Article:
Afrobeat is the most popular style of music in the African continent today. Created and popularized by Fela Anikulapo Kuti in the 1970s, it is a concoction of funk, highlife, jazz and traditional Yoruba rhythms. This music genre became a medium of preaching the need for positive change in a badly managed African society. Even in death, Fela’s legacy remains intact and interest in him is as strong as ever.
Fela Anikulapo Kuti was quoted as saying “music is the weapon of the future”. That future he talked about is now the present. With songs such as “Unknown Soldier”, “Zombie”, “Sorrow Tears and Blood”, “Army Arrangement”, and “Beasts of No Nation”, Fela challenged the African and Western governments for their failures in guaranteeing equality amongst people of the world. He challenged successive Nigerian military administrations for their abuse of power, corruption and for the murder of his mother Olufumilayo Kuti who was considered the mother of Nigeria. In the song “ITT (International Thief Thief)”, Fela condemned the Nigerian government’s relationship with the ITT Corporation, a massive conglomerate that had been alleged to orchestrate several coup d’états in Latin America. In addition to being a critic of the governments that ruled all over Africa and Nigeria especially, Fela was also a religious and social critic. In one track, “Shuffering and Shmiling”, he described religious leaders as those that enjoy pleasant lives at the expense of their followers, who are usually the poor masses. In other tracks like “Gentleman”, and “Colonial Mentality”, he berated Africans who betrayed their culture and customs with the adoption of western ones. Examples of those who betrayed their culture were people who refused to teach their children the native tongue of their tribe. Other examples include those who adopted European last names in exchange of the traditional names bestowed by their forefathers.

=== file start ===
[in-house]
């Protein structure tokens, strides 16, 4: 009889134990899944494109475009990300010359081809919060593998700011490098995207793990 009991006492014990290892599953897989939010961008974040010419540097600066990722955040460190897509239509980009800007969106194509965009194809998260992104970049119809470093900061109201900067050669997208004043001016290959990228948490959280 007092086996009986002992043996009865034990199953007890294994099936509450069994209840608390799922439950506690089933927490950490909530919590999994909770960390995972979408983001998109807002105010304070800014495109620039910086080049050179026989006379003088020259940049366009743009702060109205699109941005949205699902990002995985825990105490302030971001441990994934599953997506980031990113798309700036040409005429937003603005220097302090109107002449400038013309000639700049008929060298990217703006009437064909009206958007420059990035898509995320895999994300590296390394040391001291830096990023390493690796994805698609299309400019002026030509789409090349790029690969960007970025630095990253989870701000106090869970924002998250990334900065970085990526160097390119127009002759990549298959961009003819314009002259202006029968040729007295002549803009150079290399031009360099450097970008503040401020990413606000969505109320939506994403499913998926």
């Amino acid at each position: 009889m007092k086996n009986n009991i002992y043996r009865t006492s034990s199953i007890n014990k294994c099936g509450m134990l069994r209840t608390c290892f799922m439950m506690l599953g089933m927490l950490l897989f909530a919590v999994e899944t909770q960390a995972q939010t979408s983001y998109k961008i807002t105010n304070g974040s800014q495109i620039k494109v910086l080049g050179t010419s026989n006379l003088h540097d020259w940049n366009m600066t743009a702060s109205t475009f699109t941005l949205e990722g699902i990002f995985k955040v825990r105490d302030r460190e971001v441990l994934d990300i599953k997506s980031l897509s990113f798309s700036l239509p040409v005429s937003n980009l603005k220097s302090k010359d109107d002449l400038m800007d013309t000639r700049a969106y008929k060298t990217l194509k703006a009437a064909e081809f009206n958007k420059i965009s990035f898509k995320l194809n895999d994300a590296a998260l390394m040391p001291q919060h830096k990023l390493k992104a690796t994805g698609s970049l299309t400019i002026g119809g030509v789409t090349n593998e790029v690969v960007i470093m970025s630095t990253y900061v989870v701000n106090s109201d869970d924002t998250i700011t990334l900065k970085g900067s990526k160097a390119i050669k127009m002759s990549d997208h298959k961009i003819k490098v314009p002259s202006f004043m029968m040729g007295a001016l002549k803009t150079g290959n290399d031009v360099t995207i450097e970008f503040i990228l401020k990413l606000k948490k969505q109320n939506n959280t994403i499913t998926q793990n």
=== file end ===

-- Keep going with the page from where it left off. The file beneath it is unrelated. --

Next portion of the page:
Fela’s non-violent form of protest through his music somehow embarrassed the Nigerian government and his art earned him several arrests and jail terms. Many attempts by the authorities to shut him up were unsuccessful, as his messages today have become unfolding prophecies of the past long after his death in 1997. Africans are still suffering and smiling as they continue to live under corrupt leadership. They continue to chase religious leaders who are worth as much as some top business executives. There is still an abuse of power by the police and the military.
With the rerelease of 45 of his albums in 1999, the Broadway play “Fela!”, the recent opening of the “Kalakuta Museum”, and the upcoming biopic on his life, Fela’s legacy of civil disobedience and non violence protest will be on full display for the world to know. Fela’s body may have died, but his soul will forever live through his legacy and his music.